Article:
"The Elephant Man" provides no answers but delineates many contrasts and asks many questions. Contrasts: Reality versus illusion; self-knowledge versus self-deception; charity versus paternalism. Questions: Rather than a loving mother, is nature outright hostile to human concerns -- or just merely indifferent? Where does curiosity leave off and cruelty begin?
And finally, what makes a man? Is it looks, is it sexual experience, is it character, or is it something inherent in human beings demanding outward expression -- a soul?
Contact Mark Rondeau at firstname.lastname@example.org.
The Nikos Stage of the Williams College ‘62 Center for Theatre and Dance is located at 1000 Main St. (Route 2). For tickets and information call 413-597-3400 or visit wtfestival.org.
Real live and real tragedy
Joseph Merrick was born in 1862 in Leicester, England. Early in life he began to develop deformity, with greatly enlarged lips, forehead and right side of his head. One of his arms and both of his feet became grossly enlarged; a damaged hip from an early fall left him somewhat lame. As an adult, his speech was very difficult for others to understand.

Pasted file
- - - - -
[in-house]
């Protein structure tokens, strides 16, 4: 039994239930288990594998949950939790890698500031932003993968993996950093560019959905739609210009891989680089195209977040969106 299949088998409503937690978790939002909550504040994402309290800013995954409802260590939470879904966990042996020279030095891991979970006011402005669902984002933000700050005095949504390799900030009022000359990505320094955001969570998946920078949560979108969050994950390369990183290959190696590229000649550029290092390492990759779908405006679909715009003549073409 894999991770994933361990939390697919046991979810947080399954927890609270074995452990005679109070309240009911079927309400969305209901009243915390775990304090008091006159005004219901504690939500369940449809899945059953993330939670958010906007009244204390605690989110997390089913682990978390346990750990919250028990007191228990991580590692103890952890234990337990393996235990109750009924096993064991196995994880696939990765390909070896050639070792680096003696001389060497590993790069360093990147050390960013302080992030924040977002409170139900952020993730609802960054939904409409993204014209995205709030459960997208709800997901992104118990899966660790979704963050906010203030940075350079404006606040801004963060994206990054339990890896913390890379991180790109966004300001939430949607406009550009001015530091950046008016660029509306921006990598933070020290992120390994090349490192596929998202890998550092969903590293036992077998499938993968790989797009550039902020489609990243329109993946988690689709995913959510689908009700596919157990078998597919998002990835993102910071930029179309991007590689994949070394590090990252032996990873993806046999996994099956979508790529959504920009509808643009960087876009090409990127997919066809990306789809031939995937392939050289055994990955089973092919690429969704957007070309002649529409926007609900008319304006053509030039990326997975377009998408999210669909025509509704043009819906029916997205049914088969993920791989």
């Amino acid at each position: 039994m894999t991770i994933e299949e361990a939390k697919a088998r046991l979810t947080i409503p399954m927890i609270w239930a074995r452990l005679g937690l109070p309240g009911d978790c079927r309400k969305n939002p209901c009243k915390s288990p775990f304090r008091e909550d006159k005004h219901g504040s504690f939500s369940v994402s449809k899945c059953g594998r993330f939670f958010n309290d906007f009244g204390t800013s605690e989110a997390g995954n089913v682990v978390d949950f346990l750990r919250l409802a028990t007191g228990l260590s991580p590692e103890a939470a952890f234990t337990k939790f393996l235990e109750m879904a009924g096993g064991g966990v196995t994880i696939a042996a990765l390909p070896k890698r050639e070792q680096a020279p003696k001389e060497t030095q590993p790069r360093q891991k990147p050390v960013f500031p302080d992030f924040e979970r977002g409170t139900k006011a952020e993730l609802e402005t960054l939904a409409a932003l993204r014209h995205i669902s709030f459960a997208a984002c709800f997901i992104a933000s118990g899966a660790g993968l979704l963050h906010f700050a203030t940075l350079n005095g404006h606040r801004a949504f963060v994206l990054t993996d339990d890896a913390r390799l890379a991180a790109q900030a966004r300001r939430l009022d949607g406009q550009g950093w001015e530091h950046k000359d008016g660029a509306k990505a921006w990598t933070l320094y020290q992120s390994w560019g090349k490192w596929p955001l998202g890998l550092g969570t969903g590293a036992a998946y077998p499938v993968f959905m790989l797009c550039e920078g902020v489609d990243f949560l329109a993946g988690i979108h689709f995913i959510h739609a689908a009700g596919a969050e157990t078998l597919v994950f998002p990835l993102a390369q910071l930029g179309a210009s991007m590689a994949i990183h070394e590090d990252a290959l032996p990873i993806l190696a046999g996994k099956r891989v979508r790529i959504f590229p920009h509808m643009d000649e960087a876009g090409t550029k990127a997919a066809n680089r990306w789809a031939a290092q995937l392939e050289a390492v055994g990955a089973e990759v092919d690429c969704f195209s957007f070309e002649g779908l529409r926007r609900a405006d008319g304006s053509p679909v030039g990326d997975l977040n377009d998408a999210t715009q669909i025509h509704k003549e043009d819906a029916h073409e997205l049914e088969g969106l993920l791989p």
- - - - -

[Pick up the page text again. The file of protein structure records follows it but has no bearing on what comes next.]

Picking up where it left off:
Merrick’s mother died when he was 11; his father soon remarried.
Leaving school at 13, he had difficulty finding a job, and his father and stepmother rejected him. After spending four harsh years in a workhouse, he made himself available to a group of promoters to be exhibited as the "Elephant Man."
At one point, Merrick was exhibited in a shop on Whitechapel Road in London, immediately across from London Hospital. A young doctor, Frederick Treves, visited the shop and invited Merrick across the street, where he was examined and photographed. The shop was closed down by police, and Merrick was sent on a European tour, where his road manager robbed and abandoned him in Brussels. He finally made his way back to London, where police found Treves’ business card on him and took him to London Hospital, where he was allowed to stay the rest of his life.
Treves visited Merrick daily and the two became quite close. Francis Carr Gomm, chairman of the hospital committee, wrote letters to the London Times asking readers for suggestions for Merrick’s long-term care, as the hospital was not set up to take care of an "incurable" such as Merrick. The public response was overwhelming in terms of letters and donations. Merrick was installed in a special basement suite off a courtyard -- with no mirror -- and received visitors from London’s social set.
He died at 27 of asphyxiation or a broken neck, perhaps after trying to sleep lying down, as the size and weight of his head meant that he had to sleep sitting up.
-- Mark E. Rondeau